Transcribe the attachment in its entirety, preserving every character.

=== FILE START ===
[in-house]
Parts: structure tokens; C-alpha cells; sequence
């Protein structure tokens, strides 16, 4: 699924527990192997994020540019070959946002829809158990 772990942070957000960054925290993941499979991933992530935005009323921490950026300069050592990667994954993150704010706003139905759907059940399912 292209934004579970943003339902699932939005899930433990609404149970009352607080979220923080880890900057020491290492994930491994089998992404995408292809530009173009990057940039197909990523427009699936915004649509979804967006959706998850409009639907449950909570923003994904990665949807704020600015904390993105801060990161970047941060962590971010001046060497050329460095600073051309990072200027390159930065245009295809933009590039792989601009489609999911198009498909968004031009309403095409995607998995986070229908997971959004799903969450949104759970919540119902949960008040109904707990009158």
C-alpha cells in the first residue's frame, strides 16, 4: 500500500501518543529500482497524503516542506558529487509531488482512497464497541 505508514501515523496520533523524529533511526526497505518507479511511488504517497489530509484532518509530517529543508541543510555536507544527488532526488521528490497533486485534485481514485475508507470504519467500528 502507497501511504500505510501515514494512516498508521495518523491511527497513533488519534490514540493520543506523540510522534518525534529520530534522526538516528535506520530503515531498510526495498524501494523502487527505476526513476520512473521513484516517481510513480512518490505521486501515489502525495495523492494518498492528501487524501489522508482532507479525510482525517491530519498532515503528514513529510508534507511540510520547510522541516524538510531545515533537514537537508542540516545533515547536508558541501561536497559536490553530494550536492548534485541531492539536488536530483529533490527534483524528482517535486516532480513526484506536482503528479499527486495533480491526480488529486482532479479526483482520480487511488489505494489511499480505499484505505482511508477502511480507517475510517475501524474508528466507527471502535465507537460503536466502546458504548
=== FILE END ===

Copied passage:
[in-house]
Parts: structure tokens; C-alpha cells; sequence
């Protein structure tokens, strides 16, 4: 699924527990192997994020540019070959946002829809158990 772990942070957000960054925290993941499979991933992530935005009323921490950026300069050592990667994954993150704010706003139905759907059940399912 292209934004579970943003339902699932939005899930433990609404149970009352607080979220923080880890900057020491290492994930491994089998992404995408292809530009173009990057940039197909990523427009699936915004649509979804967006959706998850409009639907449950909570923003994904990665949807704020600015904390993105801060990161970047941060962590971010001046060497050329460095600073051309990072200027390159930065245009295809933009590039792989601009489609999911198009498909968004031009309403095409995607998995986070229908997971959004799903969450949104759970919540119902949960008040109904707990009158």
C-alpha cells in the first residue's frame, strides 16, 4: 500500500501518543529500482497524503516542506558529487509531488482512497464497541 505508514501515523496520533523524529533511526526497505518507479511511488504517497489530509484532518509530517529543508541543510555536507544527488532526488521528490497533486485534485481514485475508507470504519467500528 502507497501511504500505510501515514494512516498508521495518523491511527497513533488519534490514540493520543506523540510522534518525534529520530534522526538516528535506520530503515531498510526495498524501494523502487527505476526513476520512473521513484516517481510513480512518490505521486501515489502525495495523492494518498492528501487524501489522508482532507479525510482525517491530519498532515503528514513529510508534507511540510520547510522541516524538510531545515533537514537537508542540516545533515547536508558541501561536497559536490553530494550536492548534485541531492539536488536530483529533490527534483524528482517535486516532480513526484506536482503528479499527486495533480491526480488529486482532479479526483482520480487511488489505494489511499480505499484505505482511508477502511480507517475510517475501524474508528466507527471502535465507537460503536466502546458504548